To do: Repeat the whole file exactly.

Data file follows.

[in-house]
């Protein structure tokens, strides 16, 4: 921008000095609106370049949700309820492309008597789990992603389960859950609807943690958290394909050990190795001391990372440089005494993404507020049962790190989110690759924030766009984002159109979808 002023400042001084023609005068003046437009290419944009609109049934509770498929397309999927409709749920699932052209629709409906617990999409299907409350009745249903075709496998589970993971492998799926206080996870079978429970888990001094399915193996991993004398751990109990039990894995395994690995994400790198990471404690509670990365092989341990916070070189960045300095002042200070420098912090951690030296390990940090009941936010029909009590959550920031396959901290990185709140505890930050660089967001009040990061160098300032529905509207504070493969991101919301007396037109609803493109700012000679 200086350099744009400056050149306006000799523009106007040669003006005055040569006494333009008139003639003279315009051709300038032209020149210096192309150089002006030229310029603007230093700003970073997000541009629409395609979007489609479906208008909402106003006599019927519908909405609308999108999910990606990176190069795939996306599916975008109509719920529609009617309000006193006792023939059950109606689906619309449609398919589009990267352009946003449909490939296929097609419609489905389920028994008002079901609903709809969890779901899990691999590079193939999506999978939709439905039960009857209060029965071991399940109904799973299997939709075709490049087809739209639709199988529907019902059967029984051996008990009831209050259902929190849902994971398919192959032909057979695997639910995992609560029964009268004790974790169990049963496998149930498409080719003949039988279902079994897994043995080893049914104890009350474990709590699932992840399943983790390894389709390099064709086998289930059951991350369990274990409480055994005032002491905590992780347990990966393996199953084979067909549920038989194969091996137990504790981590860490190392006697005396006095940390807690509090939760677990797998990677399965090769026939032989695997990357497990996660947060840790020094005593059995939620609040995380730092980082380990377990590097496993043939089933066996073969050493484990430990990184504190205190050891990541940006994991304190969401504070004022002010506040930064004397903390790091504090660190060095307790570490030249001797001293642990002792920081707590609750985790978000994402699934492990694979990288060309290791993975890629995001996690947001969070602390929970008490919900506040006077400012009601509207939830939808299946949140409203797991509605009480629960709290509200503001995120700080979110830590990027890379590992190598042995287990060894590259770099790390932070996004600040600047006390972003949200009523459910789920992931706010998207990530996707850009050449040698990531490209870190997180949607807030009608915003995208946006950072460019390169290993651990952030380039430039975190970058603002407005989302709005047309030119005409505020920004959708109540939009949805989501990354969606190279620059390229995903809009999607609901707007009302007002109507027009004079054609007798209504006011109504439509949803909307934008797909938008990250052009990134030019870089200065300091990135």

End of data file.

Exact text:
[in-house]
């Protein structure tokens, strides 16, 4: 921008000095609106370049949700309820492309008597789990992603389960859950609807943690958290394909050990190795001391990372440089005494993404507020049962790190989110690759924030766009984002159109979808 002023400042001084023609005068003046437009290419944009609109049934509770498929397309999927409709749920699932052209629709409906617990999409299907409350009745249903075709496998589970993971492998799926206080996870079978429970888990001094399915193996991993004398751990109990039990894995395994690995994400790198990471404690509670990365092989341990916070070189960045300095002042200070420098912090951690030296390990940090009941936010029909009590959550920031396959901290990185709140505890930050660089967001009040990061160098300032529905509207504070493969991101919301007396037109609803493109700012000679 200086350099744009400056050149306006000799523009106007040669003006005055040569006494333009008139003639003279315009051709300038032209020149210096192309150089002006030229310029603007230093700003970073997000541009629409395609979007489609479906208008909402106003006599019927519908909405609308999108999910990606990176190069795939996306599916975008109509719920529609009617309000006193006792023939059950109606689906619309449609398919589009990267352009946003449909490939296929097609419609489905389920028994008002079901609903709809969890779901899990691999590079193939999506999978939709439905039960009857209060029965071991399940109904799973299997939709075709490049087809739209639709199988529907019902059967029984051996008990009831209050259902929190849902994971398919192959032909057979695997639910995992609560029964009268004790974790169990049963496998149930498409080719003949039988279902079994897994043995080893049914104890009350474990709590699932992840399943983790390894389709390099064709086998289930059951991350369990274990409480055994005032002491905590992780347990990966393996199953084979067909549920038989194969091996137990504790981590860490190392006697005396006095940390807690509090939760677990797998990677399965090769026939032989695997990357497990996660947060840790020094005593059995939620609040995380730092980082380990377990590097496993043939089933066996073969050493484990430990990184504190205190050891990541940006994991304190969401504070004022002010506040930064004397903390790091504090660190060095307790570490030249001797001293642990002792920081707590609750985790978000994402699934492990694979990288060309290791993975890629995001996690947001969070602390929970008490919900506040006077400012009601509207939830939808299946949140409203797991509605009480629960709290509200503001995120700080979110830590990027890379590992190598042995287990060894590259770099790390932070996004600040600047006390972003949200009523459910789920992931706010998207990530996707850009050449040698990531490209870190997180949607807030009608915003995208946006950072460019390169290993651990952030380039430039975190970058603002407005989302709005047309030119005409505020920004959708109540939009949805989501990354969606190279620059390229995903809009999607609901707007009302007002109507027009004079054609007798209504006011109504439509949803909307934008797909938008990250052009990134030019870089200065300091990135």